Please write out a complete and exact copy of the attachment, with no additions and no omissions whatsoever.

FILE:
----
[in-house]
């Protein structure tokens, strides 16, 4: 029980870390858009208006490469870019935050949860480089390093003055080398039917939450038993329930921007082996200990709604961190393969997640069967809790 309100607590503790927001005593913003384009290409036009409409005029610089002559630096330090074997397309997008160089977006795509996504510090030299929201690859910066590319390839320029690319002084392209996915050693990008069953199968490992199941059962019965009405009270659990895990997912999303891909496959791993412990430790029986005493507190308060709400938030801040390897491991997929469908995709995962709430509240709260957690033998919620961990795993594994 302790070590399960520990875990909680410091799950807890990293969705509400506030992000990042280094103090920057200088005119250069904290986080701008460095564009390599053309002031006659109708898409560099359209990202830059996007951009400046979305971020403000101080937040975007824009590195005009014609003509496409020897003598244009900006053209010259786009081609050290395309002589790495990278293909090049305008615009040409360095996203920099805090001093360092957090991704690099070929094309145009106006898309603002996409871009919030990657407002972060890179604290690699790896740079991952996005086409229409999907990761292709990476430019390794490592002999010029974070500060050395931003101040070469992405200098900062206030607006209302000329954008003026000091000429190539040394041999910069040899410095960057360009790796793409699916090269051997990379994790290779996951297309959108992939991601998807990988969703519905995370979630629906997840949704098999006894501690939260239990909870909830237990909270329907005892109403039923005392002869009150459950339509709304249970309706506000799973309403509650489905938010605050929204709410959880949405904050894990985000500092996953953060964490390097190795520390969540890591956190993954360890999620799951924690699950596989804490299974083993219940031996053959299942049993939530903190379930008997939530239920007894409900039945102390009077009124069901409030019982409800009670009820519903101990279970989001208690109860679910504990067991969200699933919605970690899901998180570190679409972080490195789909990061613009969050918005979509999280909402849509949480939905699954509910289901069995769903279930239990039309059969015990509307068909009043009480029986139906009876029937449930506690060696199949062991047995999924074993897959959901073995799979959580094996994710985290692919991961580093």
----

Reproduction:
[in-house]
């Protein structure tokens, strides 16, 4: 029980870390858009208006490469870019935050949860480089390093003055080398039917939450038993329930921007082996200990709604961190393969997640069967809790 309100607590503790927001005593913003384009290409036009409409005029610089002559630096330090074997397309997008160089977006795509996504510090030299929201690859910066590319390839320029690319002084392209996915050693990008069953199968490992199941059962019965009405009270659990895990997912999303891909496959791993412990430790029986005493507190308060709400938030801040390897491991997929469908995709995962709430509240709260957690033998919620961990795993594994 302790070590399960520990875990909680410091799950807890990293969705509400506030992000990042280094103090920057200088005119250069904290986080701008460095564009390599053309002031006659109708898409560099359209990202830059996007951009400046979305971020403000101080937040975007824009590195005009014609003509496409020897003598244009900006053209010259786009081609050290395309002589790495990278293909090049305008615009040409360095996203920099805090001093360092957090991704690099070929094309145009106006898309603002996409871009919030990657407002972060890179604290690699790896740079991952996005086409229409999907990761292709990476430019390794490592002999010029974070500060050395931003101040070469992405200098900062206030607006209302000329954008003026000091000429190539040394041999910069040899410095960057360009790796793409699916090269051997990379994790290779996951297309959108992939991601998807990988969703519905995370979630629906997840949704098999006894501690939260239990909870909830237990909270329907005892109403039923005392002869009150459950339509709304249970309706506000799973309403509650489905938010605050929204709410959880949405904050894990985000500092996953953060964490390097190795520390969540890591956190993954360890999620799951924690699950596989804490299974083993219940031996053959299942049993939530903190379930008997939530239920007894409900039945102390009077009124069901409030019982409800009670009820519903101990279970989001208690109860679910504990067991969200699933919605970690899901998180570190679409972080490195789909990061613009969050918005979509999280909402849509949480939905699954509910289901069995769903279930239990039309059969015990509307068909009043009480029986139906009876029937449930506690060696199949062991047995999924074993897959959901073995799979959580094996994710985290692919991961580093």